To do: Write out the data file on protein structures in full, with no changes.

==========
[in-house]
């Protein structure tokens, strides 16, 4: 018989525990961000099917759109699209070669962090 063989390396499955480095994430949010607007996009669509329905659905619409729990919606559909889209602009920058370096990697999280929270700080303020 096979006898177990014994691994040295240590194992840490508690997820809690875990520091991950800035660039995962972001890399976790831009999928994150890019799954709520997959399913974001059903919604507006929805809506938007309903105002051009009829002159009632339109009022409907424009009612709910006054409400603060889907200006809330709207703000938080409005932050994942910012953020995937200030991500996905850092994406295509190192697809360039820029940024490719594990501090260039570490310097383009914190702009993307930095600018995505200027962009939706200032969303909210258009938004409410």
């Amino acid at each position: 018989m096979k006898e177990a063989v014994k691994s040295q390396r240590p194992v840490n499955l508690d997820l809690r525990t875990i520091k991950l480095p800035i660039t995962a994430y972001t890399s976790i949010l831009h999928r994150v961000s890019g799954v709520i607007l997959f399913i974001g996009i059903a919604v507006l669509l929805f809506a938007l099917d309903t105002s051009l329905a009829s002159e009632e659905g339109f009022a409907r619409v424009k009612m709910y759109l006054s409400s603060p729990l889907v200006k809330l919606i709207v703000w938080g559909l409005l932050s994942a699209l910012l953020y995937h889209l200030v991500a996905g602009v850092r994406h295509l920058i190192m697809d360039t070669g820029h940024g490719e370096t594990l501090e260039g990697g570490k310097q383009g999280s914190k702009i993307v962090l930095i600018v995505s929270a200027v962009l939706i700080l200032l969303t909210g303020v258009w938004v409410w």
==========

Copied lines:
[in-house]
């Protein structure tokens, strides 16, 4: 018989525990961000099917759109699209070669962090 063989390396499955480095994430949010607007996009669509329905659905619409729990919606559909889209602009920058370096990697999280929270700080303020 096979006898177990014994691994040295240590194992840490508690997820809690875990520091991950800035660039995962972001890399976790831009999928994150890019799954709520997959399913974001059903919604507006929805809506938007309903105002051009009829002159009632339109009022409907424009009612709910006054409400603060889907200006809330709207703000938080409005932050994942910012953020995937200030991500996905850092994406295509190192697809360039820029940024490719594990501090260039570490310097383009914190702009993307930095600018995505200027962009939706200032969303909210258009938004409410």
């Amino acid at each position: 018989m096979k006898e177990a063989v014994k691994s040295q390396r240590p194992v840490n499955l508690d997820l809690r525990t875990i520091k991950l480095p800035i660039t995962a994430y972001t890399s976790i949010l831009h999928r994150v961000s890019g799954v709520i607007l997959f399913i974001g996009i059903a919604v507006l669509l929805f809506a938007l099917d309903t105002s051009l329905a009829s002159e009632e659905g339109f009022a409907r619409v424009k009612m709910y759109l006054s409400s603060p729990l889907v200006k809330l919606i709207v703000w938080g559909l409005l932050s994942a699209l910012l953020y995937h889209l200030v991500a996905g602009v850092r994406h295509l920058i190192m697809d360039t070669g820029h940024g490719e370096t594990l501090e260039g990697g570490k310097q383009g999280s914190k702009i993307v962090l930095i600018v995505s929270a200027v962009l939706i700080l200032l969303t909210g303020v258009w938004v409410w």